Vast network of surveillance cameras help Chicago Police track suspects

He’s accused of shooting a woman in the back nearly killing her two months ago, then three days later, opening fire and wounding an officer who was trying to arrest him. 

Little did Michael Blackman know, Chicago police were watching his every move. Chicago is on the forefront of this technology.

There are 35,000 city surveillance cameras giving Chicago Police a bird's eye view. To demonstrate how well the city is covered, Chicago Police tracked reporter Elizabeth Matthews driving a FOX 32 crew car.

They spotted her driving down the street, caught an image in the driver’s seat, and even read the license plate. The software allows officers to enter the plate number and cameras then automatically detect the vehicle in different locations. 

When Chicago Police are looking for a criminal suspect, they can track them by license plate and also on foot, block by block. Police zeroed in on Matthews walking down the sidewalk and eventually back to her car. 

The cameras along with new technology centers helped police track down Michael Blackman. 

The 45-year-old, described by police as an “engine of violence” is now facing five counts of attempted murder, after shooting a woman in the back and a police officer.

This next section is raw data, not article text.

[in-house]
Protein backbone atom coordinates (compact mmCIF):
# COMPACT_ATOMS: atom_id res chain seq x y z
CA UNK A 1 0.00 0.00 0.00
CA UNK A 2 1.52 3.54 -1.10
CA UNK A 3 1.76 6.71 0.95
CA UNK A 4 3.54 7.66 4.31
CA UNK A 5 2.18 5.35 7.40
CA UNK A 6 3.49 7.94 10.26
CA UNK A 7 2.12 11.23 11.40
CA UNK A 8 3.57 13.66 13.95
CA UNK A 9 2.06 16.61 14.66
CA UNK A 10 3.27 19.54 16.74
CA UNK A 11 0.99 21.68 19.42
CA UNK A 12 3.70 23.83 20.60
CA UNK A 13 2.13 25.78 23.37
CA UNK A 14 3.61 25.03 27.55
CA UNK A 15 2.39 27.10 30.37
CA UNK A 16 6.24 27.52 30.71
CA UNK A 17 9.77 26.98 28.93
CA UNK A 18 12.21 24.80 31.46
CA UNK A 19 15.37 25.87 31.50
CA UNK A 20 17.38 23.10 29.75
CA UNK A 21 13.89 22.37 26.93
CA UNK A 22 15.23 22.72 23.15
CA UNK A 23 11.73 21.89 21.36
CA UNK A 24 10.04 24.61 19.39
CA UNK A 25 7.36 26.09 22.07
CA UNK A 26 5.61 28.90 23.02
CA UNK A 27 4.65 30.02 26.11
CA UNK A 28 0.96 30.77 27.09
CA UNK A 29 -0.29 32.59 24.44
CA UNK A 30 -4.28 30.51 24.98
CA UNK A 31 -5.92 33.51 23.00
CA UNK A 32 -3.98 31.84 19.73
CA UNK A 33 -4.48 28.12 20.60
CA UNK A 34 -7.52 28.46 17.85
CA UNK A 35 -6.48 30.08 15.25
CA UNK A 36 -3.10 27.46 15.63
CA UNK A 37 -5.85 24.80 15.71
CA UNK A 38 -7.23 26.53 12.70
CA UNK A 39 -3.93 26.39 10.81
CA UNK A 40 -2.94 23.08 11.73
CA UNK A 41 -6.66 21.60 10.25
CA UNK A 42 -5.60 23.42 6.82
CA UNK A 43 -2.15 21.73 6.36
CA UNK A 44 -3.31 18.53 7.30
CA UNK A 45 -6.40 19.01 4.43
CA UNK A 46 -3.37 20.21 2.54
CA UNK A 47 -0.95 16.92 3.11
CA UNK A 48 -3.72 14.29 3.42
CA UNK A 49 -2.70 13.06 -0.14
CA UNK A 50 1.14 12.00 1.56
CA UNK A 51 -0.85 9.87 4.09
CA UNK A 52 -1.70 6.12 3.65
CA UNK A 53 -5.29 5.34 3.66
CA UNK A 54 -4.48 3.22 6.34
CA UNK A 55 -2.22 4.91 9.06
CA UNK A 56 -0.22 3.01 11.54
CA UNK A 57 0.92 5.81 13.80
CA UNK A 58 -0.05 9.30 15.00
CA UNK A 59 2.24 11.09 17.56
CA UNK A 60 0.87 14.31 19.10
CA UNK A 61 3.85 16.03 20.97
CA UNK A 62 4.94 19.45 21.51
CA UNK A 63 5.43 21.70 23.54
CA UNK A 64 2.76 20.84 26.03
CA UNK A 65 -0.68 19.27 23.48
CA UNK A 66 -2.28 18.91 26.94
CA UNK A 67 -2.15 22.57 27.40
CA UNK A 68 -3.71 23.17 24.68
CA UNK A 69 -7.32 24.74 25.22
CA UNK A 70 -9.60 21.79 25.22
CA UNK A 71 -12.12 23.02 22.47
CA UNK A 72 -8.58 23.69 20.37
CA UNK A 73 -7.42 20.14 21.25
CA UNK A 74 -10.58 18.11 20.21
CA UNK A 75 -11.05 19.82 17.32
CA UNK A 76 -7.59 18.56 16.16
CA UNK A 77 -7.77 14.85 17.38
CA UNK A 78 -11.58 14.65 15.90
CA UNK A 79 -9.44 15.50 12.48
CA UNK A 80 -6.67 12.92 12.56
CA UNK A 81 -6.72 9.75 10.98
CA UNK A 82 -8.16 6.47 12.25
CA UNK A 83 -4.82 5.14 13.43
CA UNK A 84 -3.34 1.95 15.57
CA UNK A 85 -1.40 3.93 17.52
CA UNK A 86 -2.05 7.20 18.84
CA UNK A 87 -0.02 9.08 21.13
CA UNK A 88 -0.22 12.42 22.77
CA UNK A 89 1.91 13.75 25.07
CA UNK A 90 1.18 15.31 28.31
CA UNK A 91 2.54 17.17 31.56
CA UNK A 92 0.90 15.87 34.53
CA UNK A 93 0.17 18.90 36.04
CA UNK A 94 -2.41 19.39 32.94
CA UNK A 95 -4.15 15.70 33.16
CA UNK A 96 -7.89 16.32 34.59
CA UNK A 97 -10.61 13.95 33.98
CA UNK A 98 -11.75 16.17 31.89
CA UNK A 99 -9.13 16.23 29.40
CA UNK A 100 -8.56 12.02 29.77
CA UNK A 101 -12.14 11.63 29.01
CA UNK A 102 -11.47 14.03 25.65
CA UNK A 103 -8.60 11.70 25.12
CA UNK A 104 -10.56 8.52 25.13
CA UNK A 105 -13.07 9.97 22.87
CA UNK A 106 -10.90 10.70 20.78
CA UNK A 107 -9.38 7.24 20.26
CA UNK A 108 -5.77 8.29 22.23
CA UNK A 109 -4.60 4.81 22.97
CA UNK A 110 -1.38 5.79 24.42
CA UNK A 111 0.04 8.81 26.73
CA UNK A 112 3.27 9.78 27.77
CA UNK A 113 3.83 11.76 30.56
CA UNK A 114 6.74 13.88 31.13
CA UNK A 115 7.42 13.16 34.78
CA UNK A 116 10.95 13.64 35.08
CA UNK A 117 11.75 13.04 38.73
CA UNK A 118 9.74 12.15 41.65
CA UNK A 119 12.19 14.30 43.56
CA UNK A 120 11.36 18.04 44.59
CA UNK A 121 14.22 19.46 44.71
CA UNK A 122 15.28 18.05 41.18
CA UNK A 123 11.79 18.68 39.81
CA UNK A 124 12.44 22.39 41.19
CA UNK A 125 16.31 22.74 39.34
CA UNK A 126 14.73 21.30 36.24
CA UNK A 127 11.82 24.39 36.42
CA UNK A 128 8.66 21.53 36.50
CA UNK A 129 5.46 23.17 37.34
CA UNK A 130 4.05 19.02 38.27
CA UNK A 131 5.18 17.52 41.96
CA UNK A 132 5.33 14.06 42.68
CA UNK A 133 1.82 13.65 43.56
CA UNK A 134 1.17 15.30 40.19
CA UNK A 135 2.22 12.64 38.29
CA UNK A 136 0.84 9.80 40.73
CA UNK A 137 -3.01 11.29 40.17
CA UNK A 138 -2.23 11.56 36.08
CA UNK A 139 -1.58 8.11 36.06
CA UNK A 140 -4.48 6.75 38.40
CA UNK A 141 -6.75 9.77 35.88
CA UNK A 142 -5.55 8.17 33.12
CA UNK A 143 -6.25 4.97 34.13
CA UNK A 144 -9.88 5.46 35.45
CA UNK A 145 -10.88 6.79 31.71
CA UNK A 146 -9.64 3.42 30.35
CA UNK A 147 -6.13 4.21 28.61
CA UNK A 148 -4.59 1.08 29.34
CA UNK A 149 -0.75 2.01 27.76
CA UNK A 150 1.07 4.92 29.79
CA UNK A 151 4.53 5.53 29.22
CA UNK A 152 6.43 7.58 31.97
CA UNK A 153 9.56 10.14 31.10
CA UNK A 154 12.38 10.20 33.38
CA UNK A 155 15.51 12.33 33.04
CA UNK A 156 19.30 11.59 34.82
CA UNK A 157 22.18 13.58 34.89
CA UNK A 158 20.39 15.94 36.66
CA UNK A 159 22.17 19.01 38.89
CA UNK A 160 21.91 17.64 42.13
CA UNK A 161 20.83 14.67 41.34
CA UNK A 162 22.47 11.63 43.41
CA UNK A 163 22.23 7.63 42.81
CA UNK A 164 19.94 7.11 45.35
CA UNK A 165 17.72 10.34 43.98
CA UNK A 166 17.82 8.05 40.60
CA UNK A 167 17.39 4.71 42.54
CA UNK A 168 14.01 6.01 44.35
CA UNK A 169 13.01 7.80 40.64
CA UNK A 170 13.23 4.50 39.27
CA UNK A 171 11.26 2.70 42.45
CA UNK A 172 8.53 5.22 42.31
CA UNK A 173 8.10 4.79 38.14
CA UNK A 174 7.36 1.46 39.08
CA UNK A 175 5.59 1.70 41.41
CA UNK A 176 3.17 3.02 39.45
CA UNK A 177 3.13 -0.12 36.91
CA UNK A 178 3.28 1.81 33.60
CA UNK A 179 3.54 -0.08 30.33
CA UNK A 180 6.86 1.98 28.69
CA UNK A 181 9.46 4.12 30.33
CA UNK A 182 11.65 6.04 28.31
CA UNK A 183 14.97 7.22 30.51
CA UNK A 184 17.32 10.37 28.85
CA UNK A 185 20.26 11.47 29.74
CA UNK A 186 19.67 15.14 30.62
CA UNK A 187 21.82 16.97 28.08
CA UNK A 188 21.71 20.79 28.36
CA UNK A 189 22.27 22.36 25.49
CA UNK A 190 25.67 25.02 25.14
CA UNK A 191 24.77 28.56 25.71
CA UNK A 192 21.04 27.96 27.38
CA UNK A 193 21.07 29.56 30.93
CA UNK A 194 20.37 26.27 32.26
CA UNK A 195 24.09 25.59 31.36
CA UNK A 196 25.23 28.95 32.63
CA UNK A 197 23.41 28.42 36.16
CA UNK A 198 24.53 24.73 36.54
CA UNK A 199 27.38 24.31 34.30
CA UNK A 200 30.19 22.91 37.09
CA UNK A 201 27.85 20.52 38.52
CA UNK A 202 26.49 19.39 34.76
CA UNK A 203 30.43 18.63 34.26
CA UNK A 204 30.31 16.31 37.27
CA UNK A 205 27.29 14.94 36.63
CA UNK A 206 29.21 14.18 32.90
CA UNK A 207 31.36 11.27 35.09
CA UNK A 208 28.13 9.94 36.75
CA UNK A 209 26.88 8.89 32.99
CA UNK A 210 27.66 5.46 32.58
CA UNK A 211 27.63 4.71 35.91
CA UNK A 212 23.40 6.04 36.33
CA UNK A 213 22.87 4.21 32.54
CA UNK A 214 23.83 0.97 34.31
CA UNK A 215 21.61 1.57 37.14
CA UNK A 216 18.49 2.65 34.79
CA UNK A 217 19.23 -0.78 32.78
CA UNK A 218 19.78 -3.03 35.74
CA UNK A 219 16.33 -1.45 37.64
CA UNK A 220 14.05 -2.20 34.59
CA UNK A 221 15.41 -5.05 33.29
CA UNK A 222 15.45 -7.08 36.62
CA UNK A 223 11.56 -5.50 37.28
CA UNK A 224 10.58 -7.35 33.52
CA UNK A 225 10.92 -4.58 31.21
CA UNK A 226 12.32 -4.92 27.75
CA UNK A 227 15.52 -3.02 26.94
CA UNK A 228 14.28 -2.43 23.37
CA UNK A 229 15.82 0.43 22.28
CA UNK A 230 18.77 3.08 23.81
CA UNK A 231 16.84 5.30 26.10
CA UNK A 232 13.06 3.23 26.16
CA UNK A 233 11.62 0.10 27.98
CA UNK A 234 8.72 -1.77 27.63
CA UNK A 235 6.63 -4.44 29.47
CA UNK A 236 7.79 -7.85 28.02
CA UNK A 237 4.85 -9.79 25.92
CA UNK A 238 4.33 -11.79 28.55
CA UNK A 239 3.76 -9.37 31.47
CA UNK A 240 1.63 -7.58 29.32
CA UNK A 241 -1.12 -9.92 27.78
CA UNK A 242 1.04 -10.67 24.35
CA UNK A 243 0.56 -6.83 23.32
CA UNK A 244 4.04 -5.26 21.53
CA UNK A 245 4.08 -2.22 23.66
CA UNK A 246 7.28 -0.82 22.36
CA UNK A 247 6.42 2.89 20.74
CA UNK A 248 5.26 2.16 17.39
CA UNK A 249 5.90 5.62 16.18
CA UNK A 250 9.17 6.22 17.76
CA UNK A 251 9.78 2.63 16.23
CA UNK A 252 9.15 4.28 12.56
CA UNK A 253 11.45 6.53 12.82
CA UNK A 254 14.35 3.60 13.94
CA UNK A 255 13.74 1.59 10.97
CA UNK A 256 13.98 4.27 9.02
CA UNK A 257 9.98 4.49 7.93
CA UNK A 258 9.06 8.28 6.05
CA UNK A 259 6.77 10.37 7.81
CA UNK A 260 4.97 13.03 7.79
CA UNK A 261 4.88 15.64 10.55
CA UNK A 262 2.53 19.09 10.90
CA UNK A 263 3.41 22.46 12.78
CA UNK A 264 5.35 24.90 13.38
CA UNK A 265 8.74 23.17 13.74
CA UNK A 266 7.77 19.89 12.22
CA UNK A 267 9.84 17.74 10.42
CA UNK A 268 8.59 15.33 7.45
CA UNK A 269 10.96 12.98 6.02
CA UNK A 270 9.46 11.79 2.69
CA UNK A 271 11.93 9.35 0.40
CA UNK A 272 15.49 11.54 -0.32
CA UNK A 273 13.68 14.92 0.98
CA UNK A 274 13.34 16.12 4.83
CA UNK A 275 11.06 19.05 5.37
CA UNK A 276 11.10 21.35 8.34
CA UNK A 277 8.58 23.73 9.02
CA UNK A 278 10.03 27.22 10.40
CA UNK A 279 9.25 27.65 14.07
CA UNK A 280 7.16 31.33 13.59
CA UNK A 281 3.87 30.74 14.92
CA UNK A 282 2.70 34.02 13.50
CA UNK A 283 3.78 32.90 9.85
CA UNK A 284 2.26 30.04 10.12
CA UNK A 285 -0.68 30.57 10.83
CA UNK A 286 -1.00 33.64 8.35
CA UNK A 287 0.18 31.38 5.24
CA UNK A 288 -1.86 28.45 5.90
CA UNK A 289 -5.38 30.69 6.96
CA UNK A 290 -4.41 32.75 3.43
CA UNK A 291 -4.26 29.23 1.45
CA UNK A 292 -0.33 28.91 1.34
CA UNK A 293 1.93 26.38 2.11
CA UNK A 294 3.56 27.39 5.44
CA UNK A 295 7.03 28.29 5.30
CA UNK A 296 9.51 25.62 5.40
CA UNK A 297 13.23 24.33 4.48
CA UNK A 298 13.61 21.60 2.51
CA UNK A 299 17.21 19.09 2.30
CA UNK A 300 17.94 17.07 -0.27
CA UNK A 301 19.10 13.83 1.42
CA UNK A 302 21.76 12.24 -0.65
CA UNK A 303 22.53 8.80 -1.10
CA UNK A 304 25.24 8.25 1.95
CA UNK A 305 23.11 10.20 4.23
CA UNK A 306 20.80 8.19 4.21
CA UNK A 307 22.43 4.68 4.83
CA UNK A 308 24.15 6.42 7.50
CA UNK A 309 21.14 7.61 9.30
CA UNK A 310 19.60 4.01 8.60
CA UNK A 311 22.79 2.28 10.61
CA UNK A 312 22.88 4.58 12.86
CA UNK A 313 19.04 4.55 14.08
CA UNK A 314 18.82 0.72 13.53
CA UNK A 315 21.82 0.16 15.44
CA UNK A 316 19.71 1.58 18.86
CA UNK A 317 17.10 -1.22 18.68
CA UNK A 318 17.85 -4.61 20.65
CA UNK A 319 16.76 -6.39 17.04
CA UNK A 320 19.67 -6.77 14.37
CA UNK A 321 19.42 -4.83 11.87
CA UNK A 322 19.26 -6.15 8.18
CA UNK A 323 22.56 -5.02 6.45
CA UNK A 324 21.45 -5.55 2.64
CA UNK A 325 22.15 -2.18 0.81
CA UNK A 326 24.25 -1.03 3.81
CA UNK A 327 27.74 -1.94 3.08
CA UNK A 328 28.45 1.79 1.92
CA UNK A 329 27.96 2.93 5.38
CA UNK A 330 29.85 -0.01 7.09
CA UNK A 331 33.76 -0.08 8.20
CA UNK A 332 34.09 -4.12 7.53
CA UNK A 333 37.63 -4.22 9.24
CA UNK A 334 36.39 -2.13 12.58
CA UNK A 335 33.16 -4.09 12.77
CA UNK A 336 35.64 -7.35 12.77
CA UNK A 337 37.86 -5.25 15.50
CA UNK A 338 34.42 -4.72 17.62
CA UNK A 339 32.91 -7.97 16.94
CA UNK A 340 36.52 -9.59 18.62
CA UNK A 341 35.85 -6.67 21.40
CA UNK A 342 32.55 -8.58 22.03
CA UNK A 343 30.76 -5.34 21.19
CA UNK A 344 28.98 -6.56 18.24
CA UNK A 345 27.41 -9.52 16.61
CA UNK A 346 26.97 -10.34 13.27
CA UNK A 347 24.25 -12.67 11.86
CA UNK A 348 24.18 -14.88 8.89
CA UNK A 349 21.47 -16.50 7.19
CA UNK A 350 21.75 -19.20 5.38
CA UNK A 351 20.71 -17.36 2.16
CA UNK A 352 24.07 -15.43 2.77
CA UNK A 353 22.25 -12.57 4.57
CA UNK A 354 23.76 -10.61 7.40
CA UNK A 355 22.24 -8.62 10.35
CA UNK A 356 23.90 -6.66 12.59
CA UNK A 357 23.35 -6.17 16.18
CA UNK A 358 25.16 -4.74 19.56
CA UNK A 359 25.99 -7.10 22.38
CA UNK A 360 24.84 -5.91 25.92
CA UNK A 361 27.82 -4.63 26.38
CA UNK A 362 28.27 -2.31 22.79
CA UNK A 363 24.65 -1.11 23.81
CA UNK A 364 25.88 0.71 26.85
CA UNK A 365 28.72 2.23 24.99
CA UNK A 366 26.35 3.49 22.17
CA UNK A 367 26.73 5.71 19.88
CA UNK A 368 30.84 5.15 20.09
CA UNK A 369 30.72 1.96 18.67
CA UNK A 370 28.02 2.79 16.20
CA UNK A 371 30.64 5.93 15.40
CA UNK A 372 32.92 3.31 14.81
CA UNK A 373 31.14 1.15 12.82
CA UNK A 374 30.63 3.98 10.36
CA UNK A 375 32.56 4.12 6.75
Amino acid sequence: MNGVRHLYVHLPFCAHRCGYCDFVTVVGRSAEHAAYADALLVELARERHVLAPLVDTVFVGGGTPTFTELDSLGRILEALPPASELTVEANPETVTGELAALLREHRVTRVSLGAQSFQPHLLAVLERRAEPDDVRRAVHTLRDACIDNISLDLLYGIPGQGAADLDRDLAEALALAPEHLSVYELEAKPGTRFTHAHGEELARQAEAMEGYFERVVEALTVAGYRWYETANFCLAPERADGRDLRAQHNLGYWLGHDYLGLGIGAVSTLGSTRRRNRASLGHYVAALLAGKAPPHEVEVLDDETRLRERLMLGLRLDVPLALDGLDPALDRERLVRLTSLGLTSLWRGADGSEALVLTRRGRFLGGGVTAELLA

“Detectives did an incredible job in that case,” said Jonathan Lewin, Chicago Police Technical Services Chief. “That is exactly the way this system and platform were meant to work.” 

Lewin says in 2017, CPD added high-tech support centers to monitor crime in real-time, using surveillance cameras and shot spotter.

New this year is what police call "Area Technology Centers.” Officers at those centers quickly respond to crime scenes and collect video from witnesses and surveillance videos from businesses, like the footage found in the Blackman case. 

Sgt. Kinney says Blackman was captured on 101 different cameras.

"We started to track Blackman from the scene of where he shot the victim all the way -- approximately 15 miles,” said Sgt. Kinney. 

They were able to track him through the West Loop and then south on Ashland.

Three days later, the fugitive apprehension team tried to take Blackman into custody near 65th and Winchester. That’s when police say he shot an officer and ran off.

Officers eventually spotted Blackman running into a yard and arrested him.

Police say the new technology has helped drive down crime numbers over the past three years, as murders are down 41 percent and robberies down 29 percent.

“This really began with the superintendent challenging us to implement better process and technology to address a spike in homicides that Chicago saw in 2016, which is just unacceptable,” said Lewin.

The video coverage is about to get even bigger, as CPD is partnering with Ring, allowing them access to porch cameras, with your permission.

If a crime happens, detectives will send a notification to residents in that area and then the resident will allow or deny CPD access to their ring footage.